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    He talks about his process in My Life as an Illustrator. In one section of the book, he said he completed 5 advertising paintings in a little more than two weeks (16 days) while also working on a post cover. In the beginning of the book, he says in one chapter he did six post covers that year and also many covers for Life, Judge, and Leslie's magazines. There is also information in 'Illustrating for the Saturday Evening Post' and '40 Illustrators and How They Work', although those books aren't just about Rockwell.
    In the Post book, it says they published 52 covers a year, one a week. It also mentions in some of the antidotes of a two-week deadline for art but also says some people are illustrating stories with multiple illustrations.

    Yes, he worked in oils he would start with small thumbnail sketches for ideas, then bring in models to work from life ( the first 25 years of his career he never used photos)or shoot photos later in his career then do a large charcoal cartoon the same size as the painting and then paint it. He planned his stuff and had multiple things going at once, he was trained at the art students league under George Bridgman. It doesn't seem fast, it seems normal for those guys with that level of training and ability. Wyeth could do a painting in a day according to his son, but his normal working time was 3 or 4 days also. But remember that is an average, some jobs because of complexity could take longer, the four freedoms took 6 months to finish, and I'm sure some could be finished in a day or two. At his peak, he was painting 11 covers a year for the Post plus his advertising assignments, boy scout illustrations, calendars and work for other magazines.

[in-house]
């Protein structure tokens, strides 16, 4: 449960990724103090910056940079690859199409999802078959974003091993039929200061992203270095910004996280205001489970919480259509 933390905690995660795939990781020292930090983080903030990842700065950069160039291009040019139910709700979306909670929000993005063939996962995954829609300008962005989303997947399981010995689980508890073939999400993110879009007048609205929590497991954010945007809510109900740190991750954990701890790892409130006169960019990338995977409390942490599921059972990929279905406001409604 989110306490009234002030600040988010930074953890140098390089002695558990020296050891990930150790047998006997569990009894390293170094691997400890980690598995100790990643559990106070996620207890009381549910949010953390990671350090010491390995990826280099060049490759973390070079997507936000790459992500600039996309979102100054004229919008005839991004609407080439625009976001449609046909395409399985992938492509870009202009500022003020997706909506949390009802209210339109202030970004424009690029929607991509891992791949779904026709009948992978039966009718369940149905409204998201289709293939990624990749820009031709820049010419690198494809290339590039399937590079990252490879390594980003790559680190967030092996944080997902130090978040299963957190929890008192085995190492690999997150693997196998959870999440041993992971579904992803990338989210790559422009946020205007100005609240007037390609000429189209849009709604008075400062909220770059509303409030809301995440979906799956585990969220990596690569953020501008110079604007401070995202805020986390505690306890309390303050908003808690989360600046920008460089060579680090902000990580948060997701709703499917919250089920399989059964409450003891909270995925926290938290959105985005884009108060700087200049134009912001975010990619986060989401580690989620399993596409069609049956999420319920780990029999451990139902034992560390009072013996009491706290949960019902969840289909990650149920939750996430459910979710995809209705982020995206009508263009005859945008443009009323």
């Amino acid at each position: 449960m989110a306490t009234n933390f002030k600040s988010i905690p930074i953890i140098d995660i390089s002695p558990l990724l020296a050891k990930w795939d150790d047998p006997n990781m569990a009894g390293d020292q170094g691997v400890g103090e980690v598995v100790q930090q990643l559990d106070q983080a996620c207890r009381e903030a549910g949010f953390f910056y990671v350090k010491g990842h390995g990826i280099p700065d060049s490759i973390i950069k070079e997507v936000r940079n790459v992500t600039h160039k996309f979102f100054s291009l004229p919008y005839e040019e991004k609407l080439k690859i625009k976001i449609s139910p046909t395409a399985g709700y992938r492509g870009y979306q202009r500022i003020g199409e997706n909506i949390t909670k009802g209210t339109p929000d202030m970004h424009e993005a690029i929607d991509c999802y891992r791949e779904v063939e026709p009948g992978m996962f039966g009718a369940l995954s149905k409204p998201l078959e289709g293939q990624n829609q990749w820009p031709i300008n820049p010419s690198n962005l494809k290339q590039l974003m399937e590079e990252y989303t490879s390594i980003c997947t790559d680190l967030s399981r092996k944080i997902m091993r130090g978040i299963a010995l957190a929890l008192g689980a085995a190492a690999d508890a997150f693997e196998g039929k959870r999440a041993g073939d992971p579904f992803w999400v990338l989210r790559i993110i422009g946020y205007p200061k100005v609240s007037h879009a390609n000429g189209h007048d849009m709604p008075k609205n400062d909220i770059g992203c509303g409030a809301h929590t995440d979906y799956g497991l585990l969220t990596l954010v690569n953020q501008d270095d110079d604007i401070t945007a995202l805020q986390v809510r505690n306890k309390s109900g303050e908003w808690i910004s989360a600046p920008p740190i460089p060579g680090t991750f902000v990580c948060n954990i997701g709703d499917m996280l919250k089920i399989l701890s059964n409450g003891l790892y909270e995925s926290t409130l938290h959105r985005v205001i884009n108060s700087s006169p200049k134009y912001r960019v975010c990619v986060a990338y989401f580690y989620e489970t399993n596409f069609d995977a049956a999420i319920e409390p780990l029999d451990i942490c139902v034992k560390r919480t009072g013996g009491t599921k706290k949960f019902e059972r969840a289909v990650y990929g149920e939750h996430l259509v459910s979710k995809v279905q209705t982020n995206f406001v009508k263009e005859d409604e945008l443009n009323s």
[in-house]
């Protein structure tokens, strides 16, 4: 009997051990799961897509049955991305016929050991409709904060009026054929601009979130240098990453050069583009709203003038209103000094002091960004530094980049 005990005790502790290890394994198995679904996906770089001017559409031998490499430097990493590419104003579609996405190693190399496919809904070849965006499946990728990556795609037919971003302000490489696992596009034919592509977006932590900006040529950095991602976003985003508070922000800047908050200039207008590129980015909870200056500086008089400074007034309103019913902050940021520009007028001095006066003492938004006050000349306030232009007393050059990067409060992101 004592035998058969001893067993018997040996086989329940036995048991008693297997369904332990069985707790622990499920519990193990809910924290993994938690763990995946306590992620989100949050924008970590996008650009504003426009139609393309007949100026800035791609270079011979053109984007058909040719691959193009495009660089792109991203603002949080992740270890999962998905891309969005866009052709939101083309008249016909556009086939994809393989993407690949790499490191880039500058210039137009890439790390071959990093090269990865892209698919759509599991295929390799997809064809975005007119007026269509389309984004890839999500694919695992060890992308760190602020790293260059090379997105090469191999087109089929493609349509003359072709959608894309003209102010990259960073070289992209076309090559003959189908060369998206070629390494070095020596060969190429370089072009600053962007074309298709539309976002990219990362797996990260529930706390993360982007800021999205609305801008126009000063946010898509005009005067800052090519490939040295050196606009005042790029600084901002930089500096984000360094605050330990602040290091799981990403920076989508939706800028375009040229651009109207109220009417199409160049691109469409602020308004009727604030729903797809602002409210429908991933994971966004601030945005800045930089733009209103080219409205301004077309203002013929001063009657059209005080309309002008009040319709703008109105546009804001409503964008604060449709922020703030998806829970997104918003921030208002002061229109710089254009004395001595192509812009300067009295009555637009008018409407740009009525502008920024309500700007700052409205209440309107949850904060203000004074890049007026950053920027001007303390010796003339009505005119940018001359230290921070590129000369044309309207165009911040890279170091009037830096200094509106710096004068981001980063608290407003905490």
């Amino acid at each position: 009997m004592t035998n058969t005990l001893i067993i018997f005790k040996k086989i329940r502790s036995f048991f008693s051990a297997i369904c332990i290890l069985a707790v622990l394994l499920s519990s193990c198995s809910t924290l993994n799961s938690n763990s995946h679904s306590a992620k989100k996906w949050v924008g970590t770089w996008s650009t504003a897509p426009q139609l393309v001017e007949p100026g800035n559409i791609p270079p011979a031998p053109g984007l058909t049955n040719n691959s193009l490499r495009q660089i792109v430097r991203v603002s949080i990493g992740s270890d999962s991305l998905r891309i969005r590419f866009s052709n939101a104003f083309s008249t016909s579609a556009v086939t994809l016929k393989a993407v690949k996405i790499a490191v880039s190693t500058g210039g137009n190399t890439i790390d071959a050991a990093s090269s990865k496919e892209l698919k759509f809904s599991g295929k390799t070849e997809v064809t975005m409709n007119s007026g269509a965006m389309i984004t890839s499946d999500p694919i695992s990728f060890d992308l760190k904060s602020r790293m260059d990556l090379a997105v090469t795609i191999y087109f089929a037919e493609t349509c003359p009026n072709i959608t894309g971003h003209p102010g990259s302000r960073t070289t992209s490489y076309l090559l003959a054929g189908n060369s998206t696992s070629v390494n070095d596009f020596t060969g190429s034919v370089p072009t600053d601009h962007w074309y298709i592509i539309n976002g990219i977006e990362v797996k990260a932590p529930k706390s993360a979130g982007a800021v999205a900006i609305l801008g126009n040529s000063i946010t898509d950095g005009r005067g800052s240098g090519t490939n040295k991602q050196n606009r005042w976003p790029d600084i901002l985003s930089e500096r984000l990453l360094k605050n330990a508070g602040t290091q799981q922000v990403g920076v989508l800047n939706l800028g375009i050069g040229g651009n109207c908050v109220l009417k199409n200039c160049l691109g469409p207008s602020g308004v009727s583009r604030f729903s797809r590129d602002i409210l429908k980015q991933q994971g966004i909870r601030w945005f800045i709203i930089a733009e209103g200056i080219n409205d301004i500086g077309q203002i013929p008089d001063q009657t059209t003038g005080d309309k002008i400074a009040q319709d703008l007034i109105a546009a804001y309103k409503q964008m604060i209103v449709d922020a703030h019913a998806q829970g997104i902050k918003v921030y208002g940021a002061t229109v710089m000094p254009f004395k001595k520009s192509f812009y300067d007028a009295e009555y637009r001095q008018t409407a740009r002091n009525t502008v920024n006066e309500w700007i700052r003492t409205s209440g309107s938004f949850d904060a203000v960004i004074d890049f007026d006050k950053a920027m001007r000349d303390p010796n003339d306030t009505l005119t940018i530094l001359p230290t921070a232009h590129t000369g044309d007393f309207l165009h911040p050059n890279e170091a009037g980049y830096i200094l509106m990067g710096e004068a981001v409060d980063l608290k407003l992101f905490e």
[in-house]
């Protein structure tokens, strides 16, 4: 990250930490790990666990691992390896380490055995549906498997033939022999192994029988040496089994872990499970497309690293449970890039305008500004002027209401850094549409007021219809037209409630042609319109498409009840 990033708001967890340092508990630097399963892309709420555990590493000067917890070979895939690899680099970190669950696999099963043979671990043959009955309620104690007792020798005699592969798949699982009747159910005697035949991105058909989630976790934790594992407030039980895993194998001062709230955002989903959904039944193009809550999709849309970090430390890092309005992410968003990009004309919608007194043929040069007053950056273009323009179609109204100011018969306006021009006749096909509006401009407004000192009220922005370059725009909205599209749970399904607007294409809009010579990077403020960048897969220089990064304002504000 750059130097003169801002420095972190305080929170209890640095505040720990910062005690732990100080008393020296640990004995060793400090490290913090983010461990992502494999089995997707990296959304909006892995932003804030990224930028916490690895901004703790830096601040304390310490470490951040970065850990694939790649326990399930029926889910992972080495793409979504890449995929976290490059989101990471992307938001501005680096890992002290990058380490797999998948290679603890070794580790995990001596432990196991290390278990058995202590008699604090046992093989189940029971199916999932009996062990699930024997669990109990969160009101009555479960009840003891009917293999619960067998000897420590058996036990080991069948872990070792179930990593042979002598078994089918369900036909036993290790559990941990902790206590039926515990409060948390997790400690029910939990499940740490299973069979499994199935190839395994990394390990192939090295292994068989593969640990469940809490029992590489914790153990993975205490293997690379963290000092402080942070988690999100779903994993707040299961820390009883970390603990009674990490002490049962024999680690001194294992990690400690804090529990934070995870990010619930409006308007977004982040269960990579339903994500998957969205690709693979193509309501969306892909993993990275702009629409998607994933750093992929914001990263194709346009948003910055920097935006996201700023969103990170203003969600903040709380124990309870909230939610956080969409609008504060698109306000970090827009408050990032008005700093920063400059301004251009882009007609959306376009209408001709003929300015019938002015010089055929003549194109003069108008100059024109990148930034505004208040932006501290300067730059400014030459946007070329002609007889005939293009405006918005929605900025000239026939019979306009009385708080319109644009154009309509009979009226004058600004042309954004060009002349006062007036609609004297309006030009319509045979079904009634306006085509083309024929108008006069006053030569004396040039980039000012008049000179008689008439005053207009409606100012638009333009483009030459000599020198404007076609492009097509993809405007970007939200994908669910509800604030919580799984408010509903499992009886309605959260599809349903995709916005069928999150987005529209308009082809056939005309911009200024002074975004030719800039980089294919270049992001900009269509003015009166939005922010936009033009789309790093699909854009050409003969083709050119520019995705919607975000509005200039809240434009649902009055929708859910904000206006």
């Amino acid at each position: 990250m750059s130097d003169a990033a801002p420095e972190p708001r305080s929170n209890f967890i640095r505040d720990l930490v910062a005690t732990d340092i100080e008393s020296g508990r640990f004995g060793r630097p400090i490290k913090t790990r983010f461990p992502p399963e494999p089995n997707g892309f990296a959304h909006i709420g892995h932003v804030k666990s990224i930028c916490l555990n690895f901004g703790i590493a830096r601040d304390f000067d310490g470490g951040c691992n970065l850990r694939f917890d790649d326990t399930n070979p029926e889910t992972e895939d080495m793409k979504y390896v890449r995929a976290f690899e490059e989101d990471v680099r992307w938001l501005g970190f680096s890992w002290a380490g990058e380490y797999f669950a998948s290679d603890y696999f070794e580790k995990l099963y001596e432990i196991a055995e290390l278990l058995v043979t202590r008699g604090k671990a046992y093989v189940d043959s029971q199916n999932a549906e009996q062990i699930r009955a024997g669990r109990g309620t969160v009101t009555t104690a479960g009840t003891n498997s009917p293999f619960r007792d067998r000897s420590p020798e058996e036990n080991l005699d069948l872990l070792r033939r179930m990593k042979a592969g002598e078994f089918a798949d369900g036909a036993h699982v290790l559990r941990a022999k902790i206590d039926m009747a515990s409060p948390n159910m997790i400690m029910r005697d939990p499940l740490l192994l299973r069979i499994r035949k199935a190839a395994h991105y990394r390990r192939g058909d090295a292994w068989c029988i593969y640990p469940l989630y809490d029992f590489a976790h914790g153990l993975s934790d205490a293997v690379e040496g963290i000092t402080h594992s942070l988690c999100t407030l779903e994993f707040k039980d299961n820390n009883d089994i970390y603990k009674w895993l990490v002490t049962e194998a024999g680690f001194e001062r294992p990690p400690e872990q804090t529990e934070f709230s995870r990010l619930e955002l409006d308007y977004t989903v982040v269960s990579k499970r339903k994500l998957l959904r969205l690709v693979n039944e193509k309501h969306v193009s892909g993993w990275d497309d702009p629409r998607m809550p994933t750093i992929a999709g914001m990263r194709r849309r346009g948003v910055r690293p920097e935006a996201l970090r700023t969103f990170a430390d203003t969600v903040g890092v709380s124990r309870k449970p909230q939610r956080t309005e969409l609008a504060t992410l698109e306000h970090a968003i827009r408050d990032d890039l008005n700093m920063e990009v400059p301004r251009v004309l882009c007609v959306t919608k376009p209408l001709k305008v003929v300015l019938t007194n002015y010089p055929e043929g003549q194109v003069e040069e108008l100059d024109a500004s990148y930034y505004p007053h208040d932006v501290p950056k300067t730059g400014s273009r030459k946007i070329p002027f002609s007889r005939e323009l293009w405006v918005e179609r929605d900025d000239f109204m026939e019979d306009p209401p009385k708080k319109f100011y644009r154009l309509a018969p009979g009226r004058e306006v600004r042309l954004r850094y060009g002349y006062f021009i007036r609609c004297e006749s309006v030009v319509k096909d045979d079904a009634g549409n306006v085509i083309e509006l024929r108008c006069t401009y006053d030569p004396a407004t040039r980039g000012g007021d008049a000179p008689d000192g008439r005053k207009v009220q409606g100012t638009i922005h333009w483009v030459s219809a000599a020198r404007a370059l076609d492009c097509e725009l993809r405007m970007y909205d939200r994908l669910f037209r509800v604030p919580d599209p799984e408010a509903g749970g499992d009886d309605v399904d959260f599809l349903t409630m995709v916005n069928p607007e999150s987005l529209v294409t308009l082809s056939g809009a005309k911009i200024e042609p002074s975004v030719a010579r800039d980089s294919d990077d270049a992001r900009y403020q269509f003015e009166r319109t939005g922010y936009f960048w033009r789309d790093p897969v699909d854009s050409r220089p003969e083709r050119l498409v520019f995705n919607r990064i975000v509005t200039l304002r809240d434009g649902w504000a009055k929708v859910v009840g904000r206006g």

Last edited by dpaint; February 15th, 2018 at 11:51 AM.

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    Early illustrators had to do for magazines with one color, black and white so I assume it would be faster to do???
    http://www.muddycolors.com/2017/11/d...illustrations/

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    yeah, it would be slightly faster but sometimes people like Dean Cornwell painted in color even when the image was going to be printed in black and white, so it really depended on the time period, the artist and the specific image and the magazine.

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    You know me, I've always mentioned to you how I battle with wet on wet while you are on of the artists that do amazing things with it. Am I guessing Rockwell did a lot of wet-work? It's just his application and technique that really fascinates me.

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    I'm sure he did some, but his technique relied heavily on the drawing which basically gives him a grisaille in charcoal that he tinted with transparent and semi-transparent color. I would imagine he had everything planned so that if he had to let it dry he had some other project to work on, so the time frame for his paintings were probably spread out over days, weeks or months but the actual painting time was not that long.